I certainly don’t want to do that! I’m just trying to defend my freedom.
Moreover, if in people’s minds Romney becomes the candidate of limited government and free markets only to implement big government policies, his failure will be trumpeted by the statist echo chamber as a failure for our ideas.
To the degree we voters accept limited choices of bad and worse, we disarm ourselves, facilitating a system where we don’t just waste our vote, but have it used against it — even when our candidate wins!
So what to do?
Long term, we should consider helpful reforms to our election system such as instant runoff voting, wherein by ranking our choices we can vote for the person we honestly most support without ending up electing the person we least support.
But our election process won’t be overhauled — or even timidly tweaked — in the next six weeks. So, how best to navigate the present voting trap to best cast a ballot for freedom, for less government?
Freedom voters who live in the 40-plus states that are obviously uncompetitive — whose outcomes we know in advance, either as pro-Obama or pro-Romney — have it easy. They can vote for Gary Johnson without fear of risking adding practical weight to the re-election of a very bad president. They can send their stronger, clearer message for freedom and against omni-oppressive government without effecting the outcome of the contest.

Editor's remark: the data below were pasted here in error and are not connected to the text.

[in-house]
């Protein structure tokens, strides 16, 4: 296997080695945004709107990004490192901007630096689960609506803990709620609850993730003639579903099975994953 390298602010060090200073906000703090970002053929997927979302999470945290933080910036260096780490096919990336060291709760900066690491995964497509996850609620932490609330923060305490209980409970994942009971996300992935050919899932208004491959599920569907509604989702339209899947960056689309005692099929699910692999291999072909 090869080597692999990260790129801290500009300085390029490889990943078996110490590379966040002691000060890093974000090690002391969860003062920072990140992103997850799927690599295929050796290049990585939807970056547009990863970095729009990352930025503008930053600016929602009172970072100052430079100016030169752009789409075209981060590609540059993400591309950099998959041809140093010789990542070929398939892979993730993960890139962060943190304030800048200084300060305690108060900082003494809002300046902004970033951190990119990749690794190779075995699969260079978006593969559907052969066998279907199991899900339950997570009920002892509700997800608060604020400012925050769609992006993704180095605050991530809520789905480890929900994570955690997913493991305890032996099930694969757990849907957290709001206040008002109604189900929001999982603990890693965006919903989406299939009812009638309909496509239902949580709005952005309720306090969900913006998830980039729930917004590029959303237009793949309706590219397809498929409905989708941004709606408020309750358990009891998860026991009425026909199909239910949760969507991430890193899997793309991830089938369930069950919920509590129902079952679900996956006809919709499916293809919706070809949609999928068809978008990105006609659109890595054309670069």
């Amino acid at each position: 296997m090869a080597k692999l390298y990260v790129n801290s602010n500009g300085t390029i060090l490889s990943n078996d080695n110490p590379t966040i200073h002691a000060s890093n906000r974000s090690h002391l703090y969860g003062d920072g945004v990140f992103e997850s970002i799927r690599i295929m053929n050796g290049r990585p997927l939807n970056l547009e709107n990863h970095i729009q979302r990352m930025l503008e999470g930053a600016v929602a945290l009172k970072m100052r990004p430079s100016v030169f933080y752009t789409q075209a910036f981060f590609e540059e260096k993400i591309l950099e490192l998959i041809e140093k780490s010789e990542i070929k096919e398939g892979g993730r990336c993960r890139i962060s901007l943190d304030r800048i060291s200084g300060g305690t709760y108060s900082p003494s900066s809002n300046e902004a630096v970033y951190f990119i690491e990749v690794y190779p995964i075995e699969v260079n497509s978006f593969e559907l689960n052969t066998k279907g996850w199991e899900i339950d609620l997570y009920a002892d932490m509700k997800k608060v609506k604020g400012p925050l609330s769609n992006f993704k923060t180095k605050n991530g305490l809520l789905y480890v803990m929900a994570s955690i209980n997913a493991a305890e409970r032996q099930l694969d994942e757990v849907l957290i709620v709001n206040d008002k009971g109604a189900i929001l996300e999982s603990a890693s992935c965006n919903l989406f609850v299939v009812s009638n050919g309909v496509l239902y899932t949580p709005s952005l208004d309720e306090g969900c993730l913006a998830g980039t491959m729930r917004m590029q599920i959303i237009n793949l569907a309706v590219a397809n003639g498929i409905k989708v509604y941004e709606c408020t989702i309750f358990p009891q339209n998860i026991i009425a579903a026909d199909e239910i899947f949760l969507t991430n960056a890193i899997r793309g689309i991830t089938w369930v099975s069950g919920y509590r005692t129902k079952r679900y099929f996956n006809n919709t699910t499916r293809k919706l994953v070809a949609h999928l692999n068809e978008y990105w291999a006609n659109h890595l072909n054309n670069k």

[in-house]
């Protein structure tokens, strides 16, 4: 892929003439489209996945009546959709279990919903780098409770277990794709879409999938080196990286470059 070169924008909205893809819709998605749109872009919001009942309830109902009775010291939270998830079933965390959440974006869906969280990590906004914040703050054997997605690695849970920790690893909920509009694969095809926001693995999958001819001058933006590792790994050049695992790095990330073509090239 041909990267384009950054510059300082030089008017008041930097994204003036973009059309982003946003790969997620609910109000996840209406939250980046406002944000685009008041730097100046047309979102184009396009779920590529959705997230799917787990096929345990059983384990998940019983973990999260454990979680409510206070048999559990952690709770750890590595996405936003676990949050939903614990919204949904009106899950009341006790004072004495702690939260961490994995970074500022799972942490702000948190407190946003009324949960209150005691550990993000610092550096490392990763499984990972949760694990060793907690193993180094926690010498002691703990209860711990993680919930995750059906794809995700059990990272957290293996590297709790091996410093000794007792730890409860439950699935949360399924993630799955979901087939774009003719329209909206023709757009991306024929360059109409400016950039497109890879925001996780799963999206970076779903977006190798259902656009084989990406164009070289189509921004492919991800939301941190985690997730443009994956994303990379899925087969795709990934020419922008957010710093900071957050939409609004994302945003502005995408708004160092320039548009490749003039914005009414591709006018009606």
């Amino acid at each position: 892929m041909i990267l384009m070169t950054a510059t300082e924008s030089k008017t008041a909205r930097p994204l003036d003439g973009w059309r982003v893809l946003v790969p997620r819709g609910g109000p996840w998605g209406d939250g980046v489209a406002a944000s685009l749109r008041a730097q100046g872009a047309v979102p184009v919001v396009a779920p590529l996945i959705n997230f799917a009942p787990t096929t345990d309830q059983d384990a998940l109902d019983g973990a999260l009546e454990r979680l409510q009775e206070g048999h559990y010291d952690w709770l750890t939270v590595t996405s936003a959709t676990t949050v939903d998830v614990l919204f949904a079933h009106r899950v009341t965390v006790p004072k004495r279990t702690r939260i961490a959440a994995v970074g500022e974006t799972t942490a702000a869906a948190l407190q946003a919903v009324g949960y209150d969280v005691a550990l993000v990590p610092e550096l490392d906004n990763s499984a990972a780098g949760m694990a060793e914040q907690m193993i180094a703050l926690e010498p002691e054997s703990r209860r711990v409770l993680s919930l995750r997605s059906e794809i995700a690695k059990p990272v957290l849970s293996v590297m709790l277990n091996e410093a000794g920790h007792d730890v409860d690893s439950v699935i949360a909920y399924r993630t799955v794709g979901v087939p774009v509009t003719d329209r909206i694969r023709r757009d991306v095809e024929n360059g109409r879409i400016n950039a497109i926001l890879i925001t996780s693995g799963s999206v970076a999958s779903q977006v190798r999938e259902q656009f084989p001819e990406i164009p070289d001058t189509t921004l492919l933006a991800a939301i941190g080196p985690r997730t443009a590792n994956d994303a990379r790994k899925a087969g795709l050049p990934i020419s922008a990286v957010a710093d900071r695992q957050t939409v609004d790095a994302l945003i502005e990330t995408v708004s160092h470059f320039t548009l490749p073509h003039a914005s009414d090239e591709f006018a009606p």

Those who favor Johnson but live in swing states, however, require a more novel course of action. In those states, where a single vote might approach making a difference, voting for the best could (just possibly) help defeat the better and elect the bad. The best would become the enemy of the good, as Milton Friedman liked to warn us.
In this situation, there must be a way for these freedom voters to send their message without inadvertently boosting Obama over Romney.
There is, but it requires an alliance between Libertarians in swing states and libertarian-leaning Republicans in uncompetitive states. Libertarians want Johnson to get as many votes as possible even if he can’t win. Republicans need every vote possible for Romney in swing states. The solution? Swing-state libertarians can trade their vote with one or more uncompetitive-state Romney supporters. And like in all honest exchanges, both gain. In this case, Johnson gets more votes (because smart libertarians can trade their one vote for numerous others) and Romney wins more states.
Maybe free trade and free markets are even better than we thought. Let’s apply the benefits of trade to elections. If you’re a Republican in, say, hopelessly blue California or in deep-red Oklahoma, call a libertarian friend in a swing state. Or log in and comment at ThisIsCommonSense.com, and let the swapping begin!
September 23, 2012
This column first appeared on Townhall.com.